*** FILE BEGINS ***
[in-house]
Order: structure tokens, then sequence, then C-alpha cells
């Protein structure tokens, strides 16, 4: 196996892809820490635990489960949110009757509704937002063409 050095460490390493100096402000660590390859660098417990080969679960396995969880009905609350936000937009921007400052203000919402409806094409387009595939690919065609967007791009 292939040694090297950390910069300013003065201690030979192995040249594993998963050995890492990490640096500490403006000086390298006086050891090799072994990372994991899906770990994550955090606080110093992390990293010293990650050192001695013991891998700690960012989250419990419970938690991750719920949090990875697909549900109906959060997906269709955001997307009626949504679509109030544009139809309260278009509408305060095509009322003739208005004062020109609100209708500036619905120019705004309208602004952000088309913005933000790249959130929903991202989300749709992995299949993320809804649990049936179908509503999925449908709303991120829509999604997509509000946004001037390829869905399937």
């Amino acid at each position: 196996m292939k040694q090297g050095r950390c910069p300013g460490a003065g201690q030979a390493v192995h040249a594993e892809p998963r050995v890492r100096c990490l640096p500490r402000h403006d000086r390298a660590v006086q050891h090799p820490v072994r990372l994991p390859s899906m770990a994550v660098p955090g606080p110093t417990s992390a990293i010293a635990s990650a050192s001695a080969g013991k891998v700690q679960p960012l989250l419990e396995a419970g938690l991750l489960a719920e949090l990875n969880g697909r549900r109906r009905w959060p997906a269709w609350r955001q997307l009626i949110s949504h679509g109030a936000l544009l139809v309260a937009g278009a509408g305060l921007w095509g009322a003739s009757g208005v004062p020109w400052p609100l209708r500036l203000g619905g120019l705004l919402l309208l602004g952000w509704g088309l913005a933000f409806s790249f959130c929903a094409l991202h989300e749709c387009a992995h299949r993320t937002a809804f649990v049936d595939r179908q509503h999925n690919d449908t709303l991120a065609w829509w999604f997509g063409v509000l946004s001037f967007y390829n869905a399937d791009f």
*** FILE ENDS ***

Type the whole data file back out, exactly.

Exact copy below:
[in-house]
Order: structure tokens, then sequence, then C-alpha cells
């Protein structure tokens, strides 16, 4: 196996892809820490635990489960949110009757509704937002063409 050095460490390493100096402000660590390859660098417990080969679960396995969880009905609350936000937009921007400052203000919402409806094409387009595939690919065609967007791009 292939040694090297950390910069300013003065201690030979192995040249594993998963050995890492990490640096500490403006000086390298006086050891090799072994990372994991899906770990994550955090606080110093992390990293010293990650050192001695013991891998700690960012989250419990419970938690991750719920949090990875697909549900109906959060997906269709955001997307009626949504679509109030544009139809309260278009509408305060095509009322003739208005004062020109609100209708500036619905120019705004309208602004952000088309913005933000790249959130929903991202989300749709992995299949993320809804649990049936179908509503999925449908709303991120829509999604997509509000946004001037390829869905399937």
């Amino acid at each position: 196996m292939k040694q090297g050095r950390c910069p300013g460490a003065g201690q030979a390493v192995h040249a594993e892809p998963r050995v890492r100096c990490l640096p500490r402000h403006d000086r390298a660590v006086q050891h090799p820490v072994r990372l994991p390859s899906m770990a994550v660098p955090g606080p110093t417990s992390a990293i010293a635990s990650a050192s001695a080969g013991k891998v700690q679960p960012l989250l419990e396995a419970g938690l991750l489960a719920e949090l990875n969880g697909r549900r109906r009905w959060p997906a269709w609350r955001q997307l009626i949110s949504h679509g109030a936000l544009l139809v309260a937009g278009a509408g305060l921007w095509g009322a003739s009757g208005v004062p020109w400052p609100l209708r500036l203000g619905g120019l705004l919402l309208l602004g952000w509704g088309l913005a933000f409806s790249f959130c929903a094409l991202h989300e749709c387009a992995h299949r993320t937002a809804f649990v049936d595939r179908q509503h999925n690919d449908t709303l991120a065609w829509w999604f997509g063409v509000l946004s001037f967007y390829n869905a399937d791009f």